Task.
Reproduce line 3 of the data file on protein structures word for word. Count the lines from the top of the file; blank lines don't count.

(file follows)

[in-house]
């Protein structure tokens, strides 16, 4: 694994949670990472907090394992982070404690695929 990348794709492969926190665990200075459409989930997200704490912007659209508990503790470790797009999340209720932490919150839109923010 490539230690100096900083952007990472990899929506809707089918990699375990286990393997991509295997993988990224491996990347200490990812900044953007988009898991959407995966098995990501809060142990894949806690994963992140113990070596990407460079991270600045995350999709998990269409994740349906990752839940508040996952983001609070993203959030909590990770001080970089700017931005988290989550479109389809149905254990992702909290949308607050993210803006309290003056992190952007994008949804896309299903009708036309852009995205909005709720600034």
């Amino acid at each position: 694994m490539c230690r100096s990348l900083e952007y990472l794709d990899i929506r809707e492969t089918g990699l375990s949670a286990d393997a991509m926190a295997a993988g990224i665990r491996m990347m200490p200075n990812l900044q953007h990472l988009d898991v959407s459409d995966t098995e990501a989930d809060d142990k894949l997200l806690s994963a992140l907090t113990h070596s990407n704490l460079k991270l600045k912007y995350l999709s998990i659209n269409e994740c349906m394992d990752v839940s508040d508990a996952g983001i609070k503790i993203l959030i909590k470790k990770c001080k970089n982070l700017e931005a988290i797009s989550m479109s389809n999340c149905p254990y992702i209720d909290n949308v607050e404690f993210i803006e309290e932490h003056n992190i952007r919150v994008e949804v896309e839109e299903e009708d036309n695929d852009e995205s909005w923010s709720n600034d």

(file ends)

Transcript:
């Amino acid at each position: 694994m490539c230690r100096s990348l900083e952007y990472l794709d990899i929506r809707e492969t089918g990699l375990s949670a286990d393997a991509m926190a295997a993988g990224i665990r491996m990347m200490p200075n990812l900044q953007h990472l988009d898991v959407s459409d995966t098995e990501a989930d809060d142990k894949l997200l806690s994963a992140l907090t113990h070596s990407n704490l460079k991270l600045k912007y995350l999709s998990i659209n269409e994740c349906m394992d990752v839940s508040d508990a996952g983001i609070k503790i993203l959030i909590k470790k990770c001080k970089n982070l700017e931005a988290i797009s989550m479109s389809n999340c149905p254990y992702i209720d909290n949308v607050e404690f993210i803006e309290e932490h003056n992190i952007r919150v994008e949804v896309e839109e299903e009708d036309n695929d852009e995205s909005w923010s709720n600034d």